Oregon City came back to the plate and scored five runs of its own keeping their two-run lead.

A two-RBI double by Gosling in the top of the seventh knotted the game at 7-7, and locked the teams in a stalemate for two innings.

A Goff single put Celt Mickey Walker on third in scoring position with two outs at the top of the 10th, but a ground out to first base ended the team’s stand. A wild pitch by Suing in the bottom of the frame put the Pioneers in a winning position with a man on third and a single by Oregon City’s Jalen Satter brought in the go-ahead run.

Barchus had the most productive day at the plate, going 2 for 5 with a RBI and two runs scored. Klampe pitched five innings with six strikeouts, and four runs on two hits. Suing pitched four innings with four runs on five hits and five strikeouts.

In the West Linn game, Keeker said it was as though a different team had taken the field.

“We had our best overall performance this season in terms of pitching defense and offense. We executed sacrifice bunts, squeeze bunts, we had RBI base hits that were crucial. And Jordan (Barchus) pitched a dandy of a game.,” he said.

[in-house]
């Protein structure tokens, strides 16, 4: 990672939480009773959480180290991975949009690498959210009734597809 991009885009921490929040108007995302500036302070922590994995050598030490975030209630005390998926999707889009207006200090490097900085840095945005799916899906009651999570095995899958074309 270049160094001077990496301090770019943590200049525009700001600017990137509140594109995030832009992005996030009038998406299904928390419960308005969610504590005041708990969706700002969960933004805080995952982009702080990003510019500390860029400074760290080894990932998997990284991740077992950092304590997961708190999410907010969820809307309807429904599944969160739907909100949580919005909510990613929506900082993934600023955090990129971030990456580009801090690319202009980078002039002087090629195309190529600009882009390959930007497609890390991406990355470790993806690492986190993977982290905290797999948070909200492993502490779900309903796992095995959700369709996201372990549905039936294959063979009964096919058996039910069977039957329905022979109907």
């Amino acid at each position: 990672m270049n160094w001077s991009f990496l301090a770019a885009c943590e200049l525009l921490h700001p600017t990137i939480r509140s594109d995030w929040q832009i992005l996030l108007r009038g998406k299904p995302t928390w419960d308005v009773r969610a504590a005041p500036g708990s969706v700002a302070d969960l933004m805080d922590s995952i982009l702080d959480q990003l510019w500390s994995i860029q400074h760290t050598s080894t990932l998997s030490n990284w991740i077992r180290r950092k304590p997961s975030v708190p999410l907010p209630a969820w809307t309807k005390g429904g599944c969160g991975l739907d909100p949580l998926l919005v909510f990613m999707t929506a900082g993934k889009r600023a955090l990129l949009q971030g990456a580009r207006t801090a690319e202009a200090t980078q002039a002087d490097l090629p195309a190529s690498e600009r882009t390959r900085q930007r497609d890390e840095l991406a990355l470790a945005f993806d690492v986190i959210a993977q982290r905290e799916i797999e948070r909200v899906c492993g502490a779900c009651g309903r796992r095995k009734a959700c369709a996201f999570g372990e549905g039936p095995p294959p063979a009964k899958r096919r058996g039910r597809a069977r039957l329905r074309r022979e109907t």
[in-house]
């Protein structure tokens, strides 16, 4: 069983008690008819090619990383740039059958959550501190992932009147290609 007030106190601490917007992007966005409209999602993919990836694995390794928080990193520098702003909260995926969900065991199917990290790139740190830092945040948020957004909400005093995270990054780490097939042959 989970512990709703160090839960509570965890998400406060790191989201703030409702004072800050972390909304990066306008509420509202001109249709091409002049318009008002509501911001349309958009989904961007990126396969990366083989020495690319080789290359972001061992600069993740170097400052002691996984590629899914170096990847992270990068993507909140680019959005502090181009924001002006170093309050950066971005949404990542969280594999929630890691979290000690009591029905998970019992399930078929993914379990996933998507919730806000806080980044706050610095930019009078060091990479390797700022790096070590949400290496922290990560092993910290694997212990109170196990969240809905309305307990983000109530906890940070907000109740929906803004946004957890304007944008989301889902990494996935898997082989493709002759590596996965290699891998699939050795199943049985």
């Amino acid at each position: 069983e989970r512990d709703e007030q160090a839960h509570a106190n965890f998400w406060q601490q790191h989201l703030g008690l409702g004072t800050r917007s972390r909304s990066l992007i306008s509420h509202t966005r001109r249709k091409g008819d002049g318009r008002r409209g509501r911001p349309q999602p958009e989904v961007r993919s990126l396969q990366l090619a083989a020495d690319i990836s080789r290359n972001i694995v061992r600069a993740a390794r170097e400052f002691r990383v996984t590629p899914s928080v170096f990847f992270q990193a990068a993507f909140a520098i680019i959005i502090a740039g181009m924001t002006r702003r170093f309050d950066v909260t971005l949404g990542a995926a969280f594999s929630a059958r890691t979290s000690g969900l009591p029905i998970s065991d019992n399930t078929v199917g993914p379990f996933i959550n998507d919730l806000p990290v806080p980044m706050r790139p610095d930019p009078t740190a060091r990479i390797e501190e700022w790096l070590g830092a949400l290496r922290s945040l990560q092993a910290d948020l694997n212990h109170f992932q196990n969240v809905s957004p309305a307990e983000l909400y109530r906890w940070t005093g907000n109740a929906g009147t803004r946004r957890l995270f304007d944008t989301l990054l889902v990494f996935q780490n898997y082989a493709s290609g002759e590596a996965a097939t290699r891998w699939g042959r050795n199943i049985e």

Barchus allowed only five hits in a complete game effort, but Keeker said it was first-pitch strikes that made the difference. Barchus had 10 of them.

“We have to throw strike one early in the count, if we do it makes it all a lot easier,” Keeker said.

McNary had a 2-1 lead at the top of the third, but the Lions tied it in the bottom of the fourth.

“Our offense did a good job of putting the ball in play against a better-than-average pitcher. It was a matter of getting the timing down, and the entire team did a good job of adjusting,” Walker said.

Lion pitcher Kramer Lindell has already signed on with the University of Washington Huskies to continue his career this fall.

After a scoreless inning on both sides of the field, Wood took a base when he was hit by a pitch in the second at-bat of the inning. Mistkawi singled to centerfield putting McNary runners at first and second. A Hays single to right field scored Wood and moved Mistkawi to third. Cole Thomas came in as a courtesy runner for Hays at first.

“Our offense came together and played a complete game. We didn’t do that last week and it bit us in the butt,” Barchus said.

Gosling drew a walk loading the bases, and a single by Suing brought Mistkawi home. Walker bunted and scored Thomas for the final run of the inning and a 5-2 lead. The Celts added their final run in the next inning when Mistkawi doubled to drive in Goff for the 6-2 win.